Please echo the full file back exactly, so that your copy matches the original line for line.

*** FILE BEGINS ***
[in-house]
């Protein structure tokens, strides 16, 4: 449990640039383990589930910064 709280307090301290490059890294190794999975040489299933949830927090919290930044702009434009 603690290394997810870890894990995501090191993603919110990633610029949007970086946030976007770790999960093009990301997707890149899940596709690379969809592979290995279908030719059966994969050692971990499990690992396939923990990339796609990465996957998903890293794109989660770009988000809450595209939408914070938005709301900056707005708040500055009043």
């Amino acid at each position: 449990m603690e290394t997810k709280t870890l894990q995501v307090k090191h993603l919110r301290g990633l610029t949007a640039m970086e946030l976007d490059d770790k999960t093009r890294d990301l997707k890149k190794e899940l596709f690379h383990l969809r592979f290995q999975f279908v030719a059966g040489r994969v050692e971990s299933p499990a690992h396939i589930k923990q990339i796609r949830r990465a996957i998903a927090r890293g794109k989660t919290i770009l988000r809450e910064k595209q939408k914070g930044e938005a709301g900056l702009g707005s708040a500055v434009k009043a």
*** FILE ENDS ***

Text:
[in-house]
């Protein structure tokens, strides 16, 4: 449990640039383990589930910064 709280307090301290490059890294190794999975040489299933949830927090919290930044702009434009 603690290394997810870890894990995501090191993603919110990633610029949007970086946030976007770790999960093009990301997707890149899940596709690379969809592979290995279908030719059966994969050692971990499990690992396939923990990339796609990465996957998903890293794109989660770009988000809450595209939408914070938005709301900056707005708040500055009043």
């Amino acid at each position: 449990m603690e290394t997810k709280t870890l894990q995501v307090k090191h993603l919110r301290g990633l610029t949007a640039m970086e946030l976007d490059d770790k999960t093009r890294d990301l997707k890149k190794e899940l596709f690379h383990l969809r592979f290995q999975f279908v030719a059966g040489r994969v050692e971990s299933p499990a690992h396939i589930k923990q990339i796609r949830r990465a996957i998903a927090r890293g794109k989660t919290i770009l988000r809450e910064k595209q939408k914070g930044e938005a709301g900056l702009g707005s708040a500055v434009k009043a």